Government officials from African Commonwealth nations and Scotland, senior representatives of international energy companies active in sub-Saharan Africa, academic experts, and development partners will meet tomorrow in Glasgow to exchange ideas on achieving equal access to energy for all communities.
The conference on Tuesday July 22 at Barony Hall, Glasgow is being is being jointly organised by the University of Aberdeen Centre for Sustainable International Development and the African Forum Scotland, a Glasgow-based social enterprise which works to recognise excellence for Africans living and working in Scotland.
The event is timed to coincide with the Glasgow 14 Commonwealth Games, and the European launch of the United Nations Sustainable Energy for All (SE4All) initiative. The opening address will be given by Ms Fiona Hyslop, Cabinet Secretary for Culture and External Affairs in the Scottish Government, and the key note address will be made by Dr Kandeh Yumkella, Special Representative of the UN Secretary-General and Chief Executive for SE4All who is travelling from Vienna to brief delegates prior to the formal European launch.
External Affairs Secretary Fiona Hyslop said: “Scotland has a strong track record of supporting communities in Malawi to access sustainable energy and our efforts are making a real difference to people’s lives. We are committed to building on this work through our contribution to the UN Sustainable Energy for All initiative, for example by seconding an energy policy expert to the Government of Malawi from the end of this year.
“As the eyes of the world look to Scotland for the 2014 Commonwealth Games, the Energy Equity Conference will be a chance for us to demonstrate why Scotland is a world leader in renewable energy and climate change policy and a good global citizen, committed to playing our part to tackle poverty and inequality.”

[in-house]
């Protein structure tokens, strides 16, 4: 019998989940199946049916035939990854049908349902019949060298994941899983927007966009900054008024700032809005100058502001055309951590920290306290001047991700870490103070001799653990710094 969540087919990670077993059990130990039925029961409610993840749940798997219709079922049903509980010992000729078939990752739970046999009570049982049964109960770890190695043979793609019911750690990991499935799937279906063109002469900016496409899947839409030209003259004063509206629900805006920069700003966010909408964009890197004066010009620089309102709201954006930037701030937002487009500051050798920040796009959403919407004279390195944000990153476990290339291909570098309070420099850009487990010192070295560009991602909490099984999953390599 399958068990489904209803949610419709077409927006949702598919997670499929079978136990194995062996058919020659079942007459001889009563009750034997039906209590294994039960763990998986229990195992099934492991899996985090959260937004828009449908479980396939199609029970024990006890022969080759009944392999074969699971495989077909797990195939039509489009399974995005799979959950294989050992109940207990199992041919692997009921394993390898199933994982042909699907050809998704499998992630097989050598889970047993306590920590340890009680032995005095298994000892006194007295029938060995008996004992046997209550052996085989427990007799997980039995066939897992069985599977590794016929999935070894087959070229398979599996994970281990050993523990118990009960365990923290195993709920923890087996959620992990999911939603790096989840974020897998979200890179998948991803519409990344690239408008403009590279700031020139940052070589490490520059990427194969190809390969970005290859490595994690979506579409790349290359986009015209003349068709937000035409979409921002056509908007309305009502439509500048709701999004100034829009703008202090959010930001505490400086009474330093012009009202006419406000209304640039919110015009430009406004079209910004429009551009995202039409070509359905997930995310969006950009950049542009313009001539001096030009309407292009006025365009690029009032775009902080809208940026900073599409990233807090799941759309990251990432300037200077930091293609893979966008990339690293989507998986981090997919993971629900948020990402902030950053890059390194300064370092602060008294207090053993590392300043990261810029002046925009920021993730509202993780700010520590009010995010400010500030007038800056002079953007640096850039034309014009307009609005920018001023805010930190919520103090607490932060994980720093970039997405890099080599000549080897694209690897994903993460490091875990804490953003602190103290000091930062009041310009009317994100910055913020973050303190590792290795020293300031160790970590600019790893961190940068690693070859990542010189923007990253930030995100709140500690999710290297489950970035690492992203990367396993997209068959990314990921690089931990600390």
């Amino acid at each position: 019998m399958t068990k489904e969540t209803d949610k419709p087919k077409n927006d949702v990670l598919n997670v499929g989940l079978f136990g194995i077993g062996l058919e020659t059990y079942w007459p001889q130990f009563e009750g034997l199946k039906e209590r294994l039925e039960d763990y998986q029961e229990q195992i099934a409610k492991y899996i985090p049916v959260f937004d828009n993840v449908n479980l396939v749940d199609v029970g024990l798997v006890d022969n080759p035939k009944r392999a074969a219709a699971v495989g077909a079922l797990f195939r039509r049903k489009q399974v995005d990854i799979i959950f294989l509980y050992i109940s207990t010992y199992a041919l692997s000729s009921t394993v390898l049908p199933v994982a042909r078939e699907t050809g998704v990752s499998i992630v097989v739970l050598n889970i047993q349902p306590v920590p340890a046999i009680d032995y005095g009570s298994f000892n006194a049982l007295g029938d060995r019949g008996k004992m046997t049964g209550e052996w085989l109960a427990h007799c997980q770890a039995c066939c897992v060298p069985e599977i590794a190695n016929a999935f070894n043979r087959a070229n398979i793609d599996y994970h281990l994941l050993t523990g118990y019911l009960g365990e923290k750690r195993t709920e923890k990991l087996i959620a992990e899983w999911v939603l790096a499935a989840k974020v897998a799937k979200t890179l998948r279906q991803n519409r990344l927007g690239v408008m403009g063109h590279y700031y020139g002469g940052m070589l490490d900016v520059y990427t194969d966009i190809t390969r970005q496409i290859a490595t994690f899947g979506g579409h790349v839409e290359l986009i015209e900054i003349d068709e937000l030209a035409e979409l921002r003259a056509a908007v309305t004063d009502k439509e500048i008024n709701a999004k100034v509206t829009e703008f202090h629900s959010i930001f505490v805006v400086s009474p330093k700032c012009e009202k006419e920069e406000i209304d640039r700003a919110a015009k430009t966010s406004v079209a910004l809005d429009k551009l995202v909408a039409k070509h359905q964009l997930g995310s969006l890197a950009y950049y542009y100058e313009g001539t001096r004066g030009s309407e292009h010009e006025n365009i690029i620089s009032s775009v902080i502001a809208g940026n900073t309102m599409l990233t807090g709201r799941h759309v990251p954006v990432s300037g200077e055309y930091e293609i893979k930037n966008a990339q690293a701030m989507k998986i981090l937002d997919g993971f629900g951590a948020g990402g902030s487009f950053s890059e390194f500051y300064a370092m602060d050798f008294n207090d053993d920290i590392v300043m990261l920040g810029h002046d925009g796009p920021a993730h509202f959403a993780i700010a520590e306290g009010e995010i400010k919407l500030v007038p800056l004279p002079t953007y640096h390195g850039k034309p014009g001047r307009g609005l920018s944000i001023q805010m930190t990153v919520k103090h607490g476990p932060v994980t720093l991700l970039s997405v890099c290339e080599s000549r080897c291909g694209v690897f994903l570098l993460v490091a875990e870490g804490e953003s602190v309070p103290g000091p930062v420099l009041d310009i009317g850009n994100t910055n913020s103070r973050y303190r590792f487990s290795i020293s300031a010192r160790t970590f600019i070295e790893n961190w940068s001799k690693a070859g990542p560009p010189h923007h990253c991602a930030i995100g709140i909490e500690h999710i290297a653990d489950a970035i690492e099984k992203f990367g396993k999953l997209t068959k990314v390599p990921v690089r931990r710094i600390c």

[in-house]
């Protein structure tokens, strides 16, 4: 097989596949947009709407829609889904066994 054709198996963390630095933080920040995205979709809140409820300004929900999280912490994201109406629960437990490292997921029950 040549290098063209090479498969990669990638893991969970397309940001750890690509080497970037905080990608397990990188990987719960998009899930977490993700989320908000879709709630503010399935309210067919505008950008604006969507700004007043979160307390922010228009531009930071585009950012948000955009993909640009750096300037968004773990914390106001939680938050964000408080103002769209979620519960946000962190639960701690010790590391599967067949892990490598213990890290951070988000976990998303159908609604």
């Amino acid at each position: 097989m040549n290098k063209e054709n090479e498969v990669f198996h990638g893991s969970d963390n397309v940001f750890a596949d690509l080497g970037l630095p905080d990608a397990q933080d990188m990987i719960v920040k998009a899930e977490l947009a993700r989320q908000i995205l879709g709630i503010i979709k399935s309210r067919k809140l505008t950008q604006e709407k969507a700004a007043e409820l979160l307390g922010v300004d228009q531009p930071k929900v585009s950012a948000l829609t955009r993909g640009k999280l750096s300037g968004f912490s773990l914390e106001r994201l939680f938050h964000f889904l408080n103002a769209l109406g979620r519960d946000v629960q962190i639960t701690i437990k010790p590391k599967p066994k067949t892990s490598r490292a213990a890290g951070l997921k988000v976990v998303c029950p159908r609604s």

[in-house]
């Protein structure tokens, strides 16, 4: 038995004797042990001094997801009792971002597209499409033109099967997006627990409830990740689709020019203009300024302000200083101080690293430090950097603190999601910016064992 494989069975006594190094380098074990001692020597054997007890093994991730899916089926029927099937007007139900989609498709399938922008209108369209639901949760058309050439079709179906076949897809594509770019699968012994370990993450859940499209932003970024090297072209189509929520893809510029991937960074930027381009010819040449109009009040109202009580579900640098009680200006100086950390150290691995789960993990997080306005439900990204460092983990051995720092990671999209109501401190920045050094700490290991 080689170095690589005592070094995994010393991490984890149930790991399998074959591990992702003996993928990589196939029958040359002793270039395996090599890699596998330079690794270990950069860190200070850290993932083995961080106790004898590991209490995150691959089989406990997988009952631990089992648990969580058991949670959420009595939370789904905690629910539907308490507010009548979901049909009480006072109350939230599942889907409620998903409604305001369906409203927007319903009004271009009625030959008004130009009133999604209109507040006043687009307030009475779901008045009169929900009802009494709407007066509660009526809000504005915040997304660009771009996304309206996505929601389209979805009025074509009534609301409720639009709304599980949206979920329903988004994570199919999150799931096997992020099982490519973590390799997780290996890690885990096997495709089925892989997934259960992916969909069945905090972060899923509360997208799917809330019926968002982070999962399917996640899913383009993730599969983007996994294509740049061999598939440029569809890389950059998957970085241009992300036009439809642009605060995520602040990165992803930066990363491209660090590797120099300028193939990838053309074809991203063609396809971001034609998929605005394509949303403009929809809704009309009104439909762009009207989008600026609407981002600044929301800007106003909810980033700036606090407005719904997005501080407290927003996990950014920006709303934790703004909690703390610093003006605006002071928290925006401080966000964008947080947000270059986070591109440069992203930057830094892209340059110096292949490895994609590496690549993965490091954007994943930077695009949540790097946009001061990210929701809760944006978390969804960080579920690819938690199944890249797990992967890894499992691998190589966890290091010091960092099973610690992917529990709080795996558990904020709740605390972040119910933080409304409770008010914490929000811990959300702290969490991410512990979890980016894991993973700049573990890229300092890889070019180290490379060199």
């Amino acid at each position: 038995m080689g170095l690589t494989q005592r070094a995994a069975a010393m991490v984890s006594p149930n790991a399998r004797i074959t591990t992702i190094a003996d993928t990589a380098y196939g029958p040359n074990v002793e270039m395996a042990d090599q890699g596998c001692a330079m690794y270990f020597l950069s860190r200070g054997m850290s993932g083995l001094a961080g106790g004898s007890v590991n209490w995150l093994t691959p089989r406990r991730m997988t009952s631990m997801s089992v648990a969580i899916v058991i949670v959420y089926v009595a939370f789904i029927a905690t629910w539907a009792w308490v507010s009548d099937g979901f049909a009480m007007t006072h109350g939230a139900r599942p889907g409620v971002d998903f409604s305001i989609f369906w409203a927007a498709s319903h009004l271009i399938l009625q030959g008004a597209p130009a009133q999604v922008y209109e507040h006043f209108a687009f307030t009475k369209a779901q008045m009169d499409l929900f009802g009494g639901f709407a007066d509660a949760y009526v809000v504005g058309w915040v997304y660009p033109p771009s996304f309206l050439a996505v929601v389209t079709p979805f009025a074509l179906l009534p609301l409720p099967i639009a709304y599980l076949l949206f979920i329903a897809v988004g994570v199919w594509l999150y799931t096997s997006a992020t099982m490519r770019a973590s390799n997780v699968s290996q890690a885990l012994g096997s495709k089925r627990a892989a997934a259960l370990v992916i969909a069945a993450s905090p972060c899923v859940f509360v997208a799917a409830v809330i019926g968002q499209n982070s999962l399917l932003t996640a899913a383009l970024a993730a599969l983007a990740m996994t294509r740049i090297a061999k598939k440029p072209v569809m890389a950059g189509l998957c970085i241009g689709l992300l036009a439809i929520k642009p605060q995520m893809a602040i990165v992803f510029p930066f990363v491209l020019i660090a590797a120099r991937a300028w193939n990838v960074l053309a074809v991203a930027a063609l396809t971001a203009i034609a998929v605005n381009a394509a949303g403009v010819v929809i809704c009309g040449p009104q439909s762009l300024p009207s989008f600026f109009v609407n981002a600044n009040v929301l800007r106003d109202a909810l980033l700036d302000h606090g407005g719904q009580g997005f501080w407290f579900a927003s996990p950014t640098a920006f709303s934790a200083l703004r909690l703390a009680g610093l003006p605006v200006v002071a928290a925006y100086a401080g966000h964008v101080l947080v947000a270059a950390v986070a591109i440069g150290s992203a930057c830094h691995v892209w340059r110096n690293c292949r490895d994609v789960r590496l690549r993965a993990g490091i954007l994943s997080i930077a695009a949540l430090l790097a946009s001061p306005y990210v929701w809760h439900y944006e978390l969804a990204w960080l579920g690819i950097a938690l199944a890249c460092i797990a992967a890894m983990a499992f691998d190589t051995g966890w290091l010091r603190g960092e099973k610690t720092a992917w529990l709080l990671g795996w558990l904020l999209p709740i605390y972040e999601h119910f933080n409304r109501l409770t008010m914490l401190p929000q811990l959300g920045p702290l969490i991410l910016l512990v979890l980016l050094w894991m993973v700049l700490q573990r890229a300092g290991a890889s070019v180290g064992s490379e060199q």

Dr Kandeh Yumkella said: "We have dedicated the first two years of the decade to highlight the importance of energy for women, children, health and economic empowerment. The world must come together to end energy poverty and prevent the dangerous effects of climate change.”
The University of Aberdeen’s involvement is led by its Centre for Sustainable International Development. The Centre’s Director, Dr Hilary Homans, explains the purpose of the event: “This is a wonderful opportunity to share experiences from Commonwealth countries about access to energy, especially amongst rural populations, women and children and socially excluded groups. We look forward to discussing energy equity, the successes achieved, any challenges faced, how best to overcome them and the role of universities.”
Seven African countries will be represented at Ministerial level, along with representatives from High Commissions and other senior level delegates. From the University sector, delegates will include representatives from Ahmadu Bello University in Nigeria, Mount Kenya University, the University of Namibia and the University of the Free State in the Republic of South Africa.
Ian Williamson, Vice-President Contracts and Commercial, for the Aberdeen-based global energy firm Senergy Lloyds Register will speak about ethical energy and the contribution his company is making.
He said: “For success in achieving ethical energy we need government, academia and industry to work together. Industry brings to the table investment, knowledge and technology. The missing gap with industry is capacity building and knowledge exchange which academia can provide.”
Delegates will share and discuss lessons learned from case studies from the African countries participating, and also hear about Energy inequity in Scotland from David Sigsworth, Chair of the Scottish Fuel Poverty Forum and Scottish Environmental Protection Agency and from Rosemary Lindsay Deputy Director of the Scottish Govern International Development Team about the work that they are doing to increase energy access in Malawi.
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